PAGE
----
Lake Zoar, Connecticut, USA
Also known as: Zoar Lake
Welcome to the ultimate guide for history, statistics, local fun facts and the best things to do at Lake Zoar.
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Lake Zoar visitor and community guide
With more than 900 acres of boating and fishing waters bordered by shoreline vistas, southwestern Connecticut’s Lake Zoar is a great outdoor destination. Lake Zoar provides recreation areas with boat ramps, kayaking, swimming, canoeing, wildlife viewing, hiking trails, and picnic areas. The lake is long and narrow, stretching some 10 river-like miles with steep forested banks along most of its length. Rocky Glen is located at the northern end, and the Stevenson Dam defines the southern end. The roadbed across the top of the dam was originally used by horse and buggy, Model T’s, and now by 18 wheelers – a long lasting testament to the construction.
Connecticut Light and Power created Lake Zoar by building Stevenson Dam to impound the Housatonic River below Shepaug Dam. The resulting reservoir was designed to generate hydroelectric power; FirstLight Power Resources now operates the dam. Construction of the dam and powerhouse was completed in 1919. At that point in time the dam was the epitome of the utility’s construction and, even today, it is a Connecticut marvel. The four units produce an output of 28,900 kilowatts for the operator. In 1919, Lake Zoar was Connecticut’s largest lake.
Anglers enjoy Lake Zoar’s populations of largemouth bass, smallmouth bass, black crappie, yellow perch, chain pickerel, sunfish, and large bullhead catfish. Four boat launch ramps provide access. The State of Connecticut operates the Southbury boat launch ramp. The towns of Monroe, Newtown, and Oxford maintain fee-operated boat ramps. Two parks, Kettletown State Park and Jackson Cove Park, provide camping,fishing, hiking and picnicking. Jackson Cove Park offers a sandy swim beach.
Lake Zoar is a popular destination for paddling, kayaking, and canoeing. The Housatonic Valley River Trail has been established to capitalize on that popularity (see link below). The area has an abundance of birdlife. For the geocachers among us, there are more than 200 caches within reach. Combine your birding, hiking and paddling with your geocaching for a great outing. The picturesque lake environs make for ideal conditions for nature enthusiasts and camera bugs.
The Zoar Trail is a 7-mile Blue-Blazed hiking trail in Paugussett State Forest that follows the shore of Lake Zoar. One of four side trails follows Prydden Brook to Prydden Falls which cascades over moss-covered rocks into Lake Zoar.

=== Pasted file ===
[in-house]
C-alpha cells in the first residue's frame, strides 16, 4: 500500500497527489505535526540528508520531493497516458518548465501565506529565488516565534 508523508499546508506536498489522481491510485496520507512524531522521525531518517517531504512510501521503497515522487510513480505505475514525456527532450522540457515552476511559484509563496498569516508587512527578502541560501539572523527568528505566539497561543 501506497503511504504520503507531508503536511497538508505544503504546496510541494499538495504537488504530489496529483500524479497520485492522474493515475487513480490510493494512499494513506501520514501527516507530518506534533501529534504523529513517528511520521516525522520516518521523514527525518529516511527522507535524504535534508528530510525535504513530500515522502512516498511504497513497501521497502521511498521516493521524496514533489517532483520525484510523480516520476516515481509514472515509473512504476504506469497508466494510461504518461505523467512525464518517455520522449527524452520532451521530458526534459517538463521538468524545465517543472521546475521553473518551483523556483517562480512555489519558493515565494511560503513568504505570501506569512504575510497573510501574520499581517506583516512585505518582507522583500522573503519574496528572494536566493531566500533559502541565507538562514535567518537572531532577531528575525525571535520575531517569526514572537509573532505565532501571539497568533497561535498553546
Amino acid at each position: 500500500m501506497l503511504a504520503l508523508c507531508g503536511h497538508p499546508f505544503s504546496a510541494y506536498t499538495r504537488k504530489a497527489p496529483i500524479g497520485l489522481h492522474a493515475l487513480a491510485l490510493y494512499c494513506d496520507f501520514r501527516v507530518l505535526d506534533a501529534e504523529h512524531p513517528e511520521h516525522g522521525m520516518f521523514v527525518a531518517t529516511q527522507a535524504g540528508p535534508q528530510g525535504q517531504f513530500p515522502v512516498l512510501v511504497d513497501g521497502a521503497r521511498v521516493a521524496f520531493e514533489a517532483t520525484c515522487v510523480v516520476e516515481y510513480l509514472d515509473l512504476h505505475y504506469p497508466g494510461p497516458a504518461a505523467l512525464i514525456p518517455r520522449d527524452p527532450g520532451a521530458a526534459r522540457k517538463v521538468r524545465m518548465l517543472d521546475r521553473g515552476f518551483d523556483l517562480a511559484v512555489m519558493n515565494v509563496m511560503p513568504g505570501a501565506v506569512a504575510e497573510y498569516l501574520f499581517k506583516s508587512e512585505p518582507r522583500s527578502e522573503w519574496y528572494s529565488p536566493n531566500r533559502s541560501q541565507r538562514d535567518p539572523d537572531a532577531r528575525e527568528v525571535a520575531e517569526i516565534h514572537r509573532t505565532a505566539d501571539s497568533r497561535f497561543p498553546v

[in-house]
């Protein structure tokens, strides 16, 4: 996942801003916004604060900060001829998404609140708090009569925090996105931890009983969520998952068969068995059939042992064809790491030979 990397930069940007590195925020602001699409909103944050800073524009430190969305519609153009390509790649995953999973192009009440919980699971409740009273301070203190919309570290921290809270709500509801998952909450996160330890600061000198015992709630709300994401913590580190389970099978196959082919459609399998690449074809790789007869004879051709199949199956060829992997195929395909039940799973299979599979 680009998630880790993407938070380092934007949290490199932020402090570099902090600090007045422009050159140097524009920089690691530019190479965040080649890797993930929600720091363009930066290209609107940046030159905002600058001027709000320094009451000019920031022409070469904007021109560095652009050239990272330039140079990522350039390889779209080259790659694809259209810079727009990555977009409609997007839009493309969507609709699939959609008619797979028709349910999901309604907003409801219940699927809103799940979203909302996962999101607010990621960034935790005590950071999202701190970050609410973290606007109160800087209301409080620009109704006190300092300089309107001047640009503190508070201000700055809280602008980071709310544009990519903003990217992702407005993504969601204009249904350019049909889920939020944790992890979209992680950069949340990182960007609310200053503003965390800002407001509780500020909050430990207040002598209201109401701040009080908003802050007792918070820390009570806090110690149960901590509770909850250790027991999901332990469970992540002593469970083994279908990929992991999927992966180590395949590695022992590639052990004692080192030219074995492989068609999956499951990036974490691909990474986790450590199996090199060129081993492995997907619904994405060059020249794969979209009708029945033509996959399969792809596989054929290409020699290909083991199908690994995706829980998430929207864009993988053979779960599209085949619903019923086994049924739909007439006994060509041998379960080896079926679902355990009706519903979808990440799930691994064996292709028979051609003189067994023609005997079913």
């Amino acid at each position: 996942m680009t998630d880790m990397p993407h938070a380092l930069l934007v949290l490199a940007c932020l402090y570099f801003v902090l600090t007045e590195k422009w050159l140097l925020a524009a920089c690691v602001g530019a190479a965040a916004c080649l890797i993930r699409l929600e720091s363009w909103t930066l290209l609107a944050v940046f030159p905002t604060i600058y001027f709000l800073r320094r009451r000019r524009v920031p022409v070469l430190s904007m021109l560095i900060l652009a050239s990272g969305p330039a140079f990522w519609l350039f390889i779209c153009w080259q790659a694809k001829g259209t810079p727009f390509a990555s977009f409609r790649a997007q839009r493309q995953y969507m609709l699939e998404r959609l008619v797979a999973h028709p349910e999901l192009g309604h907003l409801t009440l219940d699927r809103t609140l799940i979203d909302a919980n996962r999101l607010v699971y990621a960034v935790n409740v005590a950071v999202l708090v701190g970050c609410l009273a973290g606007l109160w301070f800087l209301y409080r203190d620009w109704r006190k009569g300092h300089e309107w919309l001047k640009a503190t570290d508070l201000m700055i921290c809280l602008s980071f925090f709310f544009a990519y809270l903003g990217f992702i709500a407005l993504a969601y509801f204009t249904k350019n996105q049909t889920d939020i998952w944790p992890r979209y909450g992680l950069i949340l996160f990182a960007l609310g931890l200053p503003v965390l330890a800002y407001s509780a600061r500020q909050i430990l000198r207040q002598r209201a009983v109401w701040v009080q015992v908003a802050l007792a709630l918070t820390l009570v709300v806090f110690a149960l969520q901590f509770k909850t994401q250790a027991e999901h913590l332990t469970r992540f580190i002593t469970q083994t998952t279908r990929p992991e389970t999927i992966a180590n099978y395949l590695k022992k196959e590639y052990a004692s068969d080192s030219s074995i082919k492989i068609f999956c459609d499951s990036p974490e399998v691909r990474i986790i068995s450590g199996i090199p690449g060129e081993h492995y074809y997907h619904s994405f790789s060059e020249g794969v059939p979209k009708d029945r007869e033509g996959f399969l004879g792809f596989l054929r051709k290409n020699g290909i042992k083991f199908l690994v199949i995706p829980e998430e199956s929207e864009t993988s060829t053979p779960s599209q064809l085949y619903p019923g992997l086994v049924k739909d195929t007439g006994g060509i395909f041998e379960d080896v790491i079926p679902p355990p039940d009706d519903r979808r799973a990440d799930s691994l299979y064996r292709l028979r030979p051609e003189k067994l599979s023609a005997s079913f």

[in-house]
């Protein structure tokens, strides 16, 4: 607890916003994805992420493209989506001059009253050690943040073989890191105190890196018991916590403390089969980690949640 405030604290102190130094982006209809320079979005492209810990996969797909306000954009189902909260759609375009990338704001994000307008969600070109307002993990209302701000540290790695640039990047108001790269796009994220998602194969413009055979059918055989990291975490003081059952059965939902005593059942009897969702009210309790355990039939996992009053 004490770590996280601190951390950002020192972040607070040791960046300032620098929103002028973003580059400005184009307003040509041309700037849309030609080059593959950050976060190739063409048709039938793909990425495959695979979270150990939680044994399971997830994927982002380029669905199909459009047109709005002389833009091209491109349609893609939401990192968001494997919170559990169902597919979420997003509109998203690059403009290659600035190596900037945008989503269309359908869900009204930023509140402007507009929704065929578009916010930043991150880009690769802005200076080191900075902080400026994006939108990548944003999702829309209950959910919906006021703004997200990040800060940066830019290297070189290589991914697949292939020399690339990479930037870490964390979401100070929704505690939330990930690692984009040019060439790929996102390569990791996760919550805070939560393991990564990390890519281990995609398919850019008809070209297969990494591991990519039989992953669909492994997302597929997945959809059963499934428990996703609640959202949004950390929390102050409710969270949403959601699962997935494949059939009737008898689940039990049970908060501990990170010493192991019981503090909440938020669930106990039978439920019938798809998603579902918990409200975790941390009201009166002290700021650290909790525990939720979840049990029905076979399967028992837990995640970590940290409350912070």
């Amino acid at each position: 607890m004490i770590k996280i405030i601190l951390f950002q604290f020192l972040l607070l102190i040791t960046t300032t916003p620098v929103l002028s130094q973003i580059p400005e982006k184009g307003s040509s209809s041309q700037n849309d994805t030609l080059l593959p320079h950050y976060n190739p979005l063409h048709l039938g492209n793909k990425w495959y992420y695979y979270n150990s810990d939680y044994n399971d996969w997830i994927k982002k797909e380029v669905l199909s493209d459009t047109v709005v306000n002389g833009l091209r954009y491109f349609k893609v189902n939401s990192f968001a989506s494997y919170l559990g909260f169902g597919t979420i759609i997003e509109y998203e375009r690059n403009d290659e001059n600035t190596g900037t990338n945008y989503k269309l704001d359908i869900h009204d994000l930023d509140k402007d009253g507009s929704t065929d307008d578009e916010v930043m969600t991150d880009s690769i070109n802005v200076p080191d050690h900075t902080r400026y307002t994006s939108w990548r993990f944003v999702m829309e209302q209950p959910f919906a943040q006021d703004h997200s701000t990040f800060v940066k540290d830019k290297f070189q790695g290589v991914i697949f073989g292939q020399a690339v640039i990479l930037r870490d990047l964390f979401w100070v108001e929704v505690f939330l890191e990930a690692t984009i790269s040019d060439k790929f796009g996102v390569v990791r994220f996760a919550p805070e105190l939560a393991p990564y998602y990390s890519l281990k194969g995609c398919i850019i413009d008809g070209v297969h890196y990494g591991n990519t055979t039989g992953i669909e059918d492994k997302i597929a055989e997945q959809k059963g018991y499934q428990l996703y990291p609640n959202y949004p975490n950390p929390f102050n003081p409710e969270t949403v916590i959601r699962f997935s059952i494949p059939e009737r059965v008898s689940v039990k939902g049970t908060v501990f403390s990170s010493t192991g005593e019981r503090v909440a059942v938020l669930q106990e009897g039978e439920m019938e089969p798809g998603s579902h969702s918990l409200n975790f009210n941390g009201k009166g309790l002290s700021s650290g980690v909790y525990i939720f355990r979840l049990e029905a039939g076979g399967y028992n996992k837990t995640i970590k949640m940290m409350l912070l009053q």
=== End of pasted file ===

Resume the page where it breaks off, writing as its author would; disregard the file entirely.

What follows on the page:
For those interested in touring the area in their auto, there is the Valley Heritage Driving Tour (see the link below). With pictures and descriptions of historical landmarks, the Tour makes for a very interesting and educational trip.
Visitors to southwestern Connecticut should make Lake Zoar one of the top places to stop, relax and enjoy the outdoors.
Reference: A Fisheries Guide to Lakes and Ponds of Connecticut, published by the Department of Environmental Protection, Hartford, Connecticut, 2002
Custom Lake Zoar house decor
Read our full review of these personalized lake house signs.
Things to do at Lake Zoar
- Vacation Rentals
- Horseback Riding
- Wildlife Viewing
- State Park
- State Forest
Fish species found at Lake Zoar
- Black Bass
- Black Crappie
- Bullhead Catfish
- Chain Pickerel
- Largemouth Bass
- Smallmouth Bass
- Yellow Perch
Best hotels and vacation rentals at Lake Zoar
The Lake Zoar map shown above is a simple and stress-free way to search for trip accommodations. But if you want to take a deeper dive to find the ideal waterfront home, cabin, condo, hotel or resort, visit our favorite lodging partners by clicking the buttons below.
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Lake Zoar photo gallery
New photos coming soon!
Lake Zoar statistics & helpful links
Lake Type: Artificial Reservoir, Dammed
Water Level Control: FirstLight Power Resources
Surface Area: 909 acres
Normal Elevation (Full Pond): 189 feet
Average Depth: 29 feet
Maximum Depth: 72 feet
Water Volume: 26,361 acre-feet
Completion Year: 1919
Drainage Area: 1,541 sq. miles
Trophic State: Eutrophic
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